The Families First Coronavirus Relief Act (the Act) was passed on March 18, 2020 and imposes paid leave obligations on most employers throughout the country. The bill contains special and often overlooked provisions affecting public agencies. Those provisions could provide a “trap” for public agencies that do not carefully review the bill.

Definition of “public agency.” A “public agency” is defined broadly to include the government of the United States; the government of a state or political subdivision of a state; or an agency of the United States, a state, or a political subdivision of a state, or any interstate governmental agency.

Application of employee threshold. For purposes of the law’s paid leave obligations, a covered employer in the private sector includes any employer with fewer than 500 employees. This threshold does not apply to public agency employers. Public employers with only one employee are covered by the bill’s paid leave provisions, meaning large public employers with more than 500 employees are covered by the paid leave provisions.


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On March 18, 2020, President Donald Trump signed the Families First Coronavirus Response Act (FFCRA) in response to the spread of the novel coronavirus and the illness it causes, COVID-19. The Act goes into effect on April 1, 2020 and remains in effect through December 31, 2020.

As discussed in our prior client alerts “Recent Clarifications to Families First Coronavirus Relief Act” and “Senate Passes Coronavirus Bill Requiring Paid Leave,” the Act provides for up to 80 hours (two weeks) of Emergency Paid Sick Leave if an employee is unable to work or telework for one of six specified reasons. Additionally, the Act provides up to 12 weeks of Emergency Paid FMLA Leave for one qualifying reason — that the employee is unable to work or telework due to the need to care for the employee’s minor child because the child’s school or place of care has been closed due to this public health emergency. The first two weeks of Emergency Paid FMLA Leave is unpaid, though the Emergency Paid Sick Leave will be applied to cover the first two weeks.

There are a myriad of questions and issues for employers to work through in applying these new provisions. Our team has been working non-stop to interpret these provisions, review new guidance, and provide answers. In addition, the Department of Labor (DOL) has established the COVID-19 and the American Workplace webpage, which includes a variety of fact sheets, Question-and-Answer pages, and workplace posters available to employers detailing these provisions.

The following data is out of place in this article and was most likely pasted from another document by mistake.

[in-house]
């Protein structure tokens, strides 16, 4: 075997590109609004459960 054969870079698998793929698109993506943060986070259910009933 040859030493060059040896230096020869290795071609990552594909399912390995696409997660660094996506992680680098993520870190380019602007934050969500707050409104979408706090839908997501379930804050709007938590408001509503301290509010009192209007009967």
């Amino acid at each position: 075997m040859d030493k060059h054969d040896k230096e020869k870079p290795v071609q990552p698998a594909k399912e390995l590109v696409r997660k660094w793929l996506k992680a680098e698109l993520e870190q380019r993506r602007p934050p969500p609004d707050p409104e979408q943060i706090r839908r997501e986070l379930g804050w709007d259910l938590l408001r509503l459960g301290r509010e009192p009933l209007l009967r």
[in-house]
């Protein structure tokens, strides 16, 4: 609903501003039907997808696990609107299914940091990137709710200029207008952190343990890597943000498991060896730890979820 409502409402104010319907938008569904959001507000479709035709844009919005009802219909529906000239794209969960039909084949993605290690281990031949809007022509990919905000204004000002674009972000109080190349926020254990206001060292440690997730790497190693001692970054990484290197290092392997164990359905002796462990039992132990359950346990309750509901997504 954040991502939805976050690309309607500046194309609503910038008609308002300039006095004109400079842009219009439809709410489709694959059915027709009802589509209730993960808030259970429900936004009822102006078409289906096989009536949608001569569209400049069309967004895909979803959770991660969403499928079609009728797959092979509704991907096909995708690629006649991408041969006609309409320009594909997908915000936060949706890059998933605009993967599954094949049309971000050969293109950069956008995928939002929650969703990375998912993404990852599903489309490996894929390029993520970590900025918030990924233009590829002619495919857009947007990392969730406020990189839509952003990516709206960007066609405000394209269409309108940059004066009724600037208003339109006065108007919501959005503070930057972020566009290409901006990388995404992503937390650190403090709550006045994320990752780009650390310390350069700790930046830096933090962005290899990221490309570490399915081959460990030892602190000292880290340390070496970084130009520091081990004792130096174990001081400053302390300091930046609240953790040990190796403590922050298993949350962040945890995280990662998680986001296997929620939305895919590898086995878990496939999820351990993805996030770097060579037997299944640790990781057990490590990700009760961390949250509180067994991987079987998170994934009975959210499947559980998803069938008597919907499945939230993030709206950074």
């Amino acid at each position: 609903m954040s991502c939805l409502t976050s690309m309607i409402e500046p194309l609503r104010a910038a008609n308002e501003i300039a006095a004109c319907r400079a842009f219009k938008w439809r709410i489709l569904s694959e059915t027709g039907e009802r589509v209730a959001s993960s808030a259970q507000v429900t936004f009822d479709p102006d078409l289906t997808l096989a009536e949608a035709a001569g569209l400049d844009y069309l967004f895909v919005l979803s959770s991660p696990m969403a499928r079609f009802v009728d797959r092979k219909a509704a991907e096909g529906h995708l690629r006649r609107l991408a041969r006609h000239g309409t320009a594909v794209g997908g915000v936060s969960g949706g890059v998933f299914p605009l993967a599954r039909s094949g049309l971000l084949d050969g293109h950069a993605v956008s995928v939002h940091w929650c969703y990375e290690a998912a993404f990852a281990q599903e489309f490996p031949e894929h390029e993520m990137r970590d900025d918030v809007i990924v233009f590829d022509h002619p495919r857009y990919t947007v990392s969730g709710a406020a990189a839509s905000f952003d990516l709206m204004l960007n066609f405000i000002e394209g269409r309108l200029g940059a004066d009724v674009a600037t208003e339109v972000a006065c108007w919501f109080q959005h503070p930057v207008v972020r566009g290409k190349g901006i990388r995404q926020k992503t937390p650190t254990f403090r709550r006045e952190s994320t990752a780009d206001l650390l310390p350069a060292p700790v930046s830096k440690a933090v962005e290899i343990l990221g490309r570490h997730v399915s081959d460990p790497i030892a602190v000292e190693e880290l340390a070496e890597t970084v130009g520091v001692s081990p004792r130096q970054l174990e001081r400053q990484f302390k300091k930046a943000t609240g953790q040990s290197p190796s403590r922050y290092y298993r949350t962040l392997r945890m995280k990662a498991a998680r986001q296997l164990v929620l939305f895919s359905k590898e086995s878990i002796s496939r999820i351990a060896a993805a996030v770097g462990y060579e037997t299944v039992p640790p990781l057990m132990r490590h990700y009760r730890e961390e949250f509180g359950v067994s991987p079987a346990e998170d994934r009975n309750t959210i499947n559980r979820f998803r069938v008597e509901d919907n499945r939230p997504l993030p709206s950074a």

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By now, you’re likely aware of the Families First Coronavirus Response Act (FFCRA). This law, which will take effect on April 1, 2020, requires certain employers to provide employees with paid sick leave under the Emergency Paid Sick Leave Act (EPSL) or expanded paid family and medical leave under the Emergency Family and Medical Leave Expansion Act (expanded FMLA) for several reasons related to COVID-19. As a refresher, the FFCRA generally provides that employees of covered employers are eligible for one of the following:

  • Two weeks (up to 80 hours) of paid sick leave at the employee’s regular rate of pay where the employee is (1) unable to work or telework because the employee is quarantined (due to a federal, state, or local government order or the advice of a health care provider) and/or (2) experiencing COVID-19 symptoms and seeking a medical diagnosis; or
  • Two weeks (up to 80 hours) of paid sick leave at two-thirds the employee’s regular rate of pay where the employee is (1) unable to work or telework while caring for an individual subject to quarantine (due to a federal, state, or local government order or the advice of a health care provider), (2) unable to work or telework because of a need to care for a child (either a minor child under 18 years of age or an adult child who has a mental or physical disability and is incapable of self-care because of that disability) whose school or child care provider is closed for reasons related to COVID-19, and/or (3) experiencing a substantially similar condition as specified by the secretary of health and human services, in consultation with the secretaries of the treasury and labor; and